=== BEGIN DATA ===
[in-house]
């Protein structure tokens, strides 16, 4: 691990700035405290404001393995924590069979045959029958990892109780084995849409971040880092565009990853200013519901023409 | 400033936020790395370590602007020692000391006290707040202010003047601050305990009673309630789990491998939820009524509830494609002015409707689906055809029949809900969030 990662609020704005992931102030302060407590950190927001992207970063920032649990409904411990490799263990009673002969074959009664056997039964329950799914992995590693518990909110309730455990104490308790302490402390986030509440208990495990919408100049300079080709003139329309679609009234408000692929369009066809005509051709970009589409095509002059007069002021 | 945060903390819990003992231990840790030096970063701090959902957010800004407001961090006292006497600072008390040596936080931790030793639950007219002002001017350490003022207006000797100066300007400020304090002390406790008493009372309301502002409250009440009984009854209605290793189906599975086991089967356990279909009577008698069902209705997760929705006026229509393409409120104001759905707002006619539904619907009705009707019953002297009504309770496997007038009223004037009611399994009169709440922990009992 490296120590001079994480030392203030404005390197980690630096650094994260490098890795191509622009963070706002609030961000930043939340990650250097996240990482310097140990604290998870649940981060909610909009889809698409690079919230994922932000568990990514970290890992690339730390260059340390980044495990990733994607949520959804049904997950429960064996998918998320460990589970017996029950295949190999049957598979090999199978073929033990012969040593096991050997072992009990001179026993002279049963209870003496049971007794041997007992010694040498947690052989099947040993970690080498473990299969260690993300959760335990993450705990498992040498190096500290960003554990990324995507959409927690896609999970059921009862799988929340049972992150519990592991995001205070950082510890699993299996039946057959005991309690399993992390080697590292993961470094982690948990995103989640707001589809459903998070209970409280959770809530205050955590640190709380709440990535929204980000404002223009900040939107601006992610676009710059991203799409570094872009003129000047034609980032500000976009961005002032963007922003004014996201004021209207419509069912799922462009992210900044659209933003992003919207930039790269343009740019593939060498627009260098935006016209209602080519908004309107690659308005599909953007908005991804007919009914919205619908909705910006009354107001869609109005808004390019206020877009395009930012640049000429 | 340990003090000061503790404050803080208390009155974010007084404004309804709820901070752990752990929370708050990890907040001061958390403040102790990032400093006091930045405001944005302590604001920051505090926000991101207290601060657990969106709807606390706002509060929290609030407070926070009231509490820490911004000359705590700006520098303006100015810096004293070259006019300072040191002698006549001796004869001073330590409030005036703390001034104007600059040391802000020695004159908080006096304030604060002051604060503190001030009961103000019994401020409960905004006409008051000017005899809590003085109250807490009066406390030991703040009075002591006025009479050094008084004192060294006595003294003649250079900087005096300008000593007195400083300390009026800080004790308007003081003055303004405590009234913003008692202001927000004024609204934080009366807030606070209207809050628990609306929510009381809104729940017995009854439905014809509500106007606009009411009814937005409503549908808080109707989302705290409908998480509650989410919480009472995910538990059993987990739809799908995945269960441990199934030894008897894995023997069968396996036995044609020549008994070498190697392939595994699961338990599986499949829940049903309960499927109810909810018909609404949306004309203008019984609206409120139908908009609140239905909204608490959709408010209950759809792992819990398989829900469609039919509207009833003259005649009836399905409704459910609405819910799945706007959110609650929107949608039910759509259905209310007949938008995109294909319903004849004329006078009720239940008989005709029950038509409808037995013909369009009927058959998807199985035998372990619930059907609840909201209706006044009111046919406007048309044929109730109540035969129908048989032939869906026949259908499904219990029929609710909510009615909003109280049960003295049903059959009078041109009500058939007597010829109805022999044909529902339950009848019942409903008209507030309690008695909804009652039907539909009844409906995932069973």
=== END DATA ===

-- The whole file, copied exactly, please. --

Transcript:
[in-house]
């Protein structure tokens, strides 16, 4: 691990700035405290404001393995924590069979045959029958990892109780084995849409971040880092565009990853200013519901023409 | 400033936020790395370590602007020692000391006290707040202010003047601050305990009673309630789990491998939820009524509830494609002015409707689906055809029949809900969030 990662609020704005992931102030302060407590950190927001992207970063920032649990409904411990490799263990009673002969074959009664056997039964329950799914992995590693518990909110309730455990104490308790302490402390986030509440208990495990919408100049300079080709003139329309679609009234408000692929369009066809005509051709970009589409095509002059007069002021 | 945060903390819990003992231990840790030096970063701090959902957010800004407001961090006292006497600072008390040596936080931790030793639950007219002002001017350490003022207006000797100066300007400020304090002390406790008493009372309301502002409250009440009984009854209605290793189906599975086991089967356990279909009577008698069902209705997760929705006026229509393409409120104001759905707002006619539904619907009705009707019953002297009504309770496997007038009223004037009611399994009169709440922990009992 490296120590001079994480030392203030404005390197980690630096650094994260490098890795191509622009963070706002609030961000930043939340990650250097996240990482310097140990604290998870649940981060909610909009889809698409690079919230994922932000568990990514970290890992690339730390260059340390980044495990990733994607949520959804049904997950429960064996998918998320460990589970017996029950295949190999049957598979090999199978073929033990012969040593096991050997072992009990001179026993002279049963209870003496049971007794041997007992010694040498947690052989099947040993970690080498473990299969260690993300959760335990993450705990498992040498190096500290960003554990990324995507959409927690896609999970059921009862799988929340049972992150519990592991995001205070950082510890699993299996039946057959005991309690399993992390080697590292993961470094982690948990995103989640707001589809459903998070209970409280959770809530205050955590640190709380709440990535929204980000404002223009900040939107601006992610676009710059991203799409570094872009003129000047034609980032500000976009961005002032963007922003004014996201004021209207419509069912799922462009992210900044659209933003992003919207930039790269343009740019593939060498627009260098935006016209209602080519908004309107690659308005599909953007908005991804007919009914919205619908909705910006009354107001869609109005808004390019206020877009395009930012640049000429 | 340990003090000061503790404050803080208390009155974010007084404004309804709820901070752990752990929370708050990890907040001061958390403040102790990032400093006091930045405001944005302590604001920051505090926000991101207290601060657990969106709807606390706002509060929290609030407070926070009231509490820490911004000359705590700006520098303006100015810096004293070259006019300072040191002698006549001796004869001073330590409030005036703390001034104007600059040391802000020695004159908080006096304030604060002051604060503190001030009961103000019994401020409960905004006409008051000017005899809590003085109250807490009066406390030991703040009075002591006025009479050094008084004192060294006595003294003649250079900087005096300008000593007195400083300390009026800080004790308007003081003055303004405590009234913003008692202001927000004024609204934080009366807030606070209207809050628990609306929510009381809104729940017995009854439905014809509500106007606009009411009814937005409503549908808080109707989302705290409908998480509650989410919480009472995910538990059993987990739809799908995945269960441990199934030894008897894995023997069968396996036995044609020549008994070498190697392939595994699961338990599986499949829940049903309960499927109810909810018909609404949306004309203008019984609206409120139908908009609140239905909204608490959709408010209950759809792992819990398989829900469609039919509207009833003259005649009836399905409704459910609405819910799945706007959110609650929107949608039910759509259905209310007949938008995109294909319903004849004329006078009720239940008989005709029950038509409808037995013909369009009927058959998807199985035998372990619930059907609840909201209706006044009111046919406007048309044929109730109540035969129908048989032939869906026949259908499904219990029929609710909510009615909003109280049960003295049903059959009078041109009500058939007597010829109805022999044909529902339950009848019942409903008209507030309690008695909804009652039907539909009844409906995932069973």